Kauaʻi ʻōʻō

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Kauaʻi ʻōʻō
Kauaʻi ʻōʻō

Extinct  (1987) (IUCN 3.1)[1]
Scientific classification edit
Kingdom: Animalia
Phylum: Chordata
Class: Aves
Order: Passeriformes
Family: Mohoidae
Genus: Moho
M. braccatus
Binomial name
Moho braccatus
(Cassin, 1855)
  • Mohoa braccata Cassin, 1855[2]
  • Moho nobilis braccatus (Cassin, 1855)[3]
  • Pseudomoho braccatus (Cassin, 1855)[4]
  • Acrulocercus braccatus (Cassin, 1855)[5]

The Kauaʻi ʻōʻō or ʻōʻōʻāʻā (Moho braccatus) was the last member of the ʻōʻō (Moho) genus within the Mohoidae family of birds from the islands of Hawaiʻi. The entire family is now extinct. It was previously regarded as a member of the Australo-Pacific honeyeaters (family Meliphagidae).[6]

The bird was endemic to the island of Kauaʻi. It was common in the subtropical forests of the island until the early twentieth century, when its decline began. It was last seen in 1985, and last heard in 1987. The causes of its extinction include the introduction of predators (such as the Polynesian rat, small Indian mongoose, and the domestic pig), mosquito-borne diseases, as well as habitat destruction.[7]

It was the last surviving member of the Mohoidae, which had originated over 15-20 million years prior during the Miocene, with the Kauaʻi ʻōʻō's extinction marking the only extinction of an entire avian family in modern times ("modern" meaning post-1500 AD).


The native Hawaiians named the bird ʻōʻō ʻāʻā, from the Hawaiian word ʻōʻō, an onomatopoeic descriptor from the sound of their call, and ʻāʻā, meaning dwarf.[8]


Adult and juvenile Moho braccatus

This bird was among the smallest of the Hawaiian ‘ō’ōs, if not the smallest species, at just over 20 centimetres (8 in) in length.[8] The head, wings, and tail were black. The rest of the upperparts were slaty brown, becoming rufous on the rump and flanks. The throat and breast was black with white barring, which was particularly prominent in females. The central tail feathers were long, and there was a small tuft of gray feathers under the base of the wing. While the beak and legs were black, the leg feathers were a rich golden yellow. It was the only ‘ō’ō known to have eyes with yellow irises. Like other honeyeaters it had a sharp, slightly curved bill for sampling nectar. Its favored nectar sources were Lobelia species and the ʻohiʻa lehua tree. This species was additionally observed foraging in lapalapa trees. It also ate small invertebrates and fruit. The Kauaʻi ʻōʻō was very vocal, making hollow, erratic, flute-like calls. Both the males and females were known to sing.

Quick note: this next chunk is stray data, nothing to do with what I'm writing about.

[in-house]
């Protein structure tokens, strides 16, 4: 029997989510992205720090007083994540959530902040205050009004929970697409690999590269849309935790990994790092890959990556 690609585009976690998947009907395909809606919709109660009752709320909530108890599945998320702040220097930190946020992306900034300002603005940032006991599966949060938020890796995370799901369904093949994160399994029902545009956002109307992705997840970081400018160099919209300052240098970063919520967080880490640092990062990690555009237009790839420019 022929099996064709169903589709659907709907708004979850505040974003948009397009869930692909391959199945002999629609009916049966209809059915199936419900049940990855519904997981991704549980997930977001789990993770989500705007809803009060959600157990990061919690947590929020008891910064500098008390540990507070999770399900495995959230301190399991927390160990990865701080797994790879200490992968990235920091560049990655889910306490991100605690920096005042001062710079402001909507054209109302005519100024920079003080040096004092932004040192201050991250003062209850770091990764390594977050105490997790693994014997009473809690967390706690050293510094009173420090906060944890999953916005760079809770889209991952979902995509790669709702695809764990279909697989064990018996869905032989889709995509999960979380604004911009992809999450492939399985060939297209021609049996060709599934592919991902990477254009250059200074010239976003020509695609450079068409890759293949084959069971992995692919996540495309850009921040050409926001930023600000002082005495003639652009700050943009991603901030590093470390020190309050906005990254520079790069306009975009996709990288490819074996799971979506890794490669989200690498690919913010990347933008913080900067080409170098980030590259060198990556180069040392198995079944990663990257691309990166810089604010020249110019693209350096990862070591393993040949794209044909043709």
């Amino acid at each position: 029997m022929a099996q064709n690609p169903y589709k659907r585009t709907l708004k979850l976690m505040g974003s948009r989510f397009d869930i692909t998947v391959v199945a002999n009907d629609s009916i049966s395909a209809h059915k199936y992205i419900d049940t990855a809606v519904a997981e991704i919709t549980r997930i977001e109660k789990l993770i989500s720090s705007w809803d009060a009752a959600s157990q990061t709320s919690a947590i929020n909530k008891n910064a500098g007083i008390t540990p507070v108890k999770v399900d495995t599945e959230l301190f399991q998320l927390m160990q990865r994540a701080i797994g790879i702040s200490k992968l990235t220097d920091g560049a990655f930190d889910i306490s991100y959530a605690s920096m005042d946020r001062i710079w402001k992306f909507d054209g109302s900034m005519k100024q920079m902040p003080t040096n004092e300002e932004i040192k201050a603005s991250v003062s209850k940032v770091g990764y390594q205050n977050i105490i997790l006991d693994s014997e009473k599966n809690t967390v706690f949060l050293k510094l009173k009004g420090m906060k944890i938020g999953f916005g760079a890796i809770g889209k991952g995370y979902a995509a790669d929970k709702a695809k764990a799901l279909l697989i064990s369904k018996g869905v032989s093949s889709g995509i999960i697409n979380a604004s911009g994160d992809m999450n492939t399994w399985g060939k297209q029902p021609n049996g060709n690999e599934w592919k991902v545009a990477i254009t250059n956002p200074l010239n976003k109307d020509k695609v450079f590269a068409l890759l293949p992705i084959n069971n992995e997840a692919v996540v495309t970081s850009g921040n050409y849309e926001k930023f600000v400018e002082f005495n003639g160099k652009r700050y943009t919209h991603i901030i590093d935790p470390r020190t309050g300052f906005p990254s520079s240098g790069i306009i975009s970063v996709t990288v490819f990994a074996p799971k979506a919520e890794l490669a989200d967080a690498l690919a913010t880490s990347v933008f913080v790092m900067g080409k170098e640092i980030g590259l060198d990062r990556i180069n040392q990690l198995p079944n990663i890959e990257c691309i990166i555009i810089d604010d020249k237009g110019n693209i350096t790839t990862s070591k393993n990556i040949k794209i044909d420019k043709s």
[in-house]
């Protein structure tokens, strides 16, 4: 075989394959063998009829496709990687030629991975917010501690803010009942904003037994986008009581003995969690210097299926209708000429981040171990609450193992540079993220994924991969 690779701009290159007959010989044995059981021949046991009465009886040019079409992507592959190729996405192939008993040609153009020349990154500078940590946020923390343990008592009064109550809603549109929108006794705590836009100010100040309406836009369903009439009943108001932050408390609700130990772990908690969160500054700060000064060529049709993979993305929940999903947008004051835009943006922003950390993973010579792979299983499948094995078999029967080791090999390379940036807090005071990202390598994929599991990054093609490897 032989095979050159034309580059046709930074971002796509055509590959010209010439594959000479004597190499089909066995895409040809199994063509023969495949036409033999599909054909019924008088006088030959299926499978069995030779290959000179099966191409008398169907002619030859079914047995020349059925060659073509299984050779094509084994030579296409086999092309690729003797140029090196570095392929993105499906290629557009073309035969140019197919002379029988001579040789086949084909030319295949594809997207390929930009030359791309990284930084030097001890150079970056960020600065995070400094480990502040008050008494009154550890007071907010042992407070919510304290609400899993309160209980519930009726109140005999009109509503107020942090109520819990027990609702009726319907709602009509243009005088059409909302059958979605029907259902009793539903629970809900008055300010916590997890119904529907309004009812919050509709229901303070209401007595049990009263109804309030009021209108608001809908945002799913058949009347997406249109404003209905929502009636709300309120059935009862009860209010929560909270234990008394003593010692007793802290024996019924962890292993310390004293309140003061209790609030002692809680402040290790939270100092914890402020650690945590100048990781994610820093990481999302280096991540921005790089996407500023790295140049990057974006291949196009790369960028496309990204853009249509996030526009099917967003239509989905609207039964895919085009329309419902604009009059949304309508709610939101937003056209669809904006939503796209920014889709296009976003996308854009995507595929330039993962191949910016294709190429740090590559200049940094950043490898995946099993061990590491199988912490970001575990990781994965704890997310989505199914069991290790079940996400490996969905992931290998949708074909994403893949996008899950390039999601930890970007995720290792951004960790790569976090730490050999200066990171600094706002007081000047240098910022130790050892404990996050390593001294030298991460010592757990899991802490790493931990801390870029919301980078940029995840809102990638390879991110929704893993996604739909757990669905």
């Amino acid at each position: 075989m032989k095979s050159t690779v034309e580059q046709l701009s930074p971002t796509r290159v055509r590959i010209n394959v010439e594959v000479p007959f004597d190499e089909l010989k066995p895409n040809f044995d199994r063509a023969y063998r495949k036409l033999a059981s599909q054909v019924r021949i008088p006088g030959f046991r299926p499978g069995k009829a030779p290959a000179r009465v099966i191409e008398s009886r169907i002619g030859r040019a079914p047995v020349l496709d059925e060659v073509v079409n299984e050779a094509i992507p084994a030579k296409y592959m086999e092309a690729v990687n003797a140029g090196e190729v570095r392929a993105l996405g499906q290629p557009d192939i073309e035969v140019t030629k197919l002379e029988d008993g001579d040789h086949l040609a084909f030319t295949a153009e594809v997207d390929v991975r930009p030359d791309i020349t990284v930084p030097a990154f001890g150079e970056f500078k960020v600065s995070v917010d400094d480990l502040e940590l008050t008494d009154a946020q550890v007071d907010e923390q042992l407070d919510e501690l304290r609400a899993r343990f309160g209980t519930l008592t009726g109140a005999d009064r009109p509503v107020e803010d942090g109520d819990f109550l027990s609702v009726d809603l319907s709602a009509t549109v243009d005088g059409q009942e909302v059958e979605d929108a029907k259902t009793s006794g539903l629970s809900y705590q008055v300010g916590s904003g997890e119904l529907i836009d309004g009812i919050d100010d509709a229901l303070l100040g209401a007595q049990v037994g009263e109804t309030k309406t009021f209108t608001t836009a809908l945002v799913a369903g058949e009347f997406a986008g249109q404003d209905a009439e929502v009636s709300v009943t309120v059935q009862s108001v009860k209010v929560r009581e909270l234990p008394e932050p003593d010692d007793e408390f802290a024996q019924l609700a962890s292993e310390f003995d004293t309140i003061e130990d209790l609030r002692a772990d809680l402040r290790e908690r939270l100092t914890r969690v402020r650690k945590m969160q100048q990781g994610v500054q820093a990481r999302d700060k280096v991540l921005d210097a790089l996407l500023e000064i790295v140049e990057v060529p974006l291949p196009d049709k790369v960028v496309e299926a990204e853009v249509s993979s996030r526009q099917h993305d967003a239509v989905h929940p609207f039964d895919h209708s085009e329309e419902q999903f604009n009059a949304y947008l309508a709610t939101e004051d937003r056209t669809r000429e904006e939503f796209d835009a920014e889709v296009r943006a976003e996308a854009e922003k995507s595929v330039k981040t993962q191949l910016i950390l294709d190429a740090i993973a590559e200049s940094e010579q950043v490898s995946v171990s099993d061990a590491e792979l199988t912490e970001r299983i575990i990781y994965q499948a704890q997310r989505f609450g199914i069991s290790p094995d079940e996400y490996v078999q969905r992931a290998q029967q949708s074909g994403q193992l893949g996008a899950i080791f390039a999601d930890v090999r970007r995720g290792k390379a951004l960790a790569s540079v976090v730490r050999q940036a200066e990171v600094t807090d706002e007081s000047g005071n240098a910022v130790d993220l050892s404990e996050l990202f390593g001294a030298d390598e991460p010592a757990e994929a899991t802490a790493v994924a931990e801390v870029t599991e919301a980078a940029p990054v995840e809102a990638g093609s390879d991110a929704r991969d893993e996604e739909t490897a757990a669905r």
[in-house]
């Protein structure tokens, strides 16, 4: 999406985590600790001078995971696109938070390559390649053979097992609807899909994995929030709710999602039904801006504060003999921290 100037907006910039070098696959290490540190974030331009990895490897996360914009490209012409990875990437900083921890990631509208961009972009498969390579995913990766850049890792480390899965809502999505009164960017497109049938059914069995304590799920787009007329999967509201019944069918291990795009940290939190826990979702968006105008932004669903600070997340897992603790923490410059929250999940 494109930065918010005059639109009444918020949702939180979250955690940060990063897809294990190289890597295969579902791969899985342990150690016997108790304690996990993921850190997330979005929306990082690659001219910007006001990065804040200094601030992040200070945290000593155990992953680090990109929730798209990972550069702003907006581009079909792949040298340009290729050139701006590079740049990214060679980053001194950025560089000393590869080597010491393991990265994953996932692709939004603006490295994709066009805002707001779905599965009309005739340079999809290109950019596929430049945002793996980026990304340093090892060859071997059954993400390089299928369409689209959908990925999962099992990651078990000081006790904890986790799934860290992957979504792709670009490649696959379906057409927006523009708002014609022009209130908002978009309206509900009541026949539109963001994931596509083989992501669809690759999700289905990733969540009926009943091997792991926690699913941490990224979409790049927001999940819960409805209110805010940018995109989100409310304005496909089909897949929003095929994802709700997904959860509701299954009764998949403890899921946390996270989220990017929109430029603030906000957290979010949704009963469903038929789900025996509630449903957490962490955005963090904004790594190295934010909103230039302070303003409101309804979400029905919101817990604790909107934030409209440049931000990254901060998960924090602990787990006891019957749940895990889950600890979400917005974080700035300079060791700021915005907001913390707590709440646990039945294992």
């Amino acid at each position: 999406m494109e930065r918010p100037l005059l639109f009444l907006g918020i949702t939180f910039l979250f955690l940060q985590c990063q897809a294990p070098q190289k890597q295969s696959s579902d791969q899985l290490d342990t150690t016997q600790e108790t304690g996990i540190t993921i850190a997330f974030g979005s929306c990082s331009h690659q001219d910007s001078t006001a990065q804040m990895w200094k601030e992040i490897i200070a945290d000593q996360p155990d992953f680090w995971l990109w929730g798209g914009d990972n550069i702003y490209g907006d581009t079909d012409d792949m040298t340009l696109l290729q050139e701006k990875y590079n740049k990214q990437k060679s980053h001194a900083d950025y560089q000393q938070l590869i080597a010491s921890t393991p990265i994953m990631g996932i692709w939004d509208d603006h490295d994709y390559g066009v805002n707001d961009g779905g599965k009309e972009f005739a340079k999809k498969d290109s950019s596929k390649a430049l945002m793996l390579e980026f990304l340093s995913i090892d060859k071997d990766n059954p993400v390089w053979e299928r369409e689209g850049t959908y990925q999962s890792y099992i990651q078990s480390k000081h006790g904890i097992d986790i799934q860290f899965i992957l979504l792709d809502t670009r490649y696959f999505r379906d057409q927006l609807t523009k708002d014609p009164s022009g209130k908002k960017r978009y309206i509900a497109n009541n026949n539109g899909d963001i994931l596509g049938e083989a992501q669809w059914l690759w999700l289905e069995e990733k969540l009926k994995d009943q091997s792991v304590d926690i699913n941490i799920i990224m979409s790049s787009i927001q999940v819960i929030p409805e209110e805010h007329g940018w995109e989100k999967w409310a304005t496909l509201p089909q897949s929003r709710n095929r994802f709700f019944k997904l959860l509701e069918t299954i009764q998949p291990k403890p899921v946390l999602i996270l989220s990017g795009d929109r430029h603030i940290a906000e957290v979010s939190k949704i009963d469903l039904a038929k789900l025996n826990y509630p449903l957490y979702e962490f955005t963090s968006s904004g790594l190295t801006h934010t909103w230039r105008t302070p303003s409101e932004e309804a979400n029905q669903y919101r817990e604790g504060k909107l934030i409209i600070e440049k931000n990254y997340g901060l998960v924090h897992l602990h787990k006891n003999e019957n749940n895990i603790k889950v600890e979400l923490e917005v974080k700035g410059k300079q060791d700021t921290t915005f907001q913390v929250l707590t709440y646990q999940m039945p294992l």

Specimen, Bishop Museum, Honolulu

The bird was a cavity nester in the thickly forested canyons of Kauaʻi. All of its relatives have also become extinct, such as the Hawaiʻi ʻōʻō, Bishop's ʻōʻō, and Oʻahu ʻōʻō. Relatively little is known about these extinct birds. The species became extinct from a large range of problems, including mosquito-transmitted diseases (which caused the species to retreat to higher ground, ultimately retreating to high-altitude montane forests in the Alakaʻi Wilderness Preserve), introduction of mammalian predators, and deforestation.[9] Higher elevation forests lack tree cavities, so few, if any, nests could be made. In the 1970s the only known footage of the bird was filmed by John L. Sincock on Super 8 film and several song recordings were made as well (with Harold Douglas Pratt, Jr. being one of the people involved in recording the songs).[10]

The final blow was two hurricanes coming within ten years of each other. They destroyed many of the old trees with cavities, and prohibited tree growth when the second one arrived, causing the species to disappear. The bird was last sighted in 1985, and the last sound recording was made in 1987 by David Boynton.[11][12] It is still believed by some that the species may survive undetected, as the species had already been proclaimed extinct twice: once in the 1940s (later rediscovered in 1950) and again from the late 1950s to the early 1970s, being rediscovered by the wildlife biologist John Sincock.[citation needed] However, it has a loud and distinctive call, and intensive surveys have failed to find any since 1987.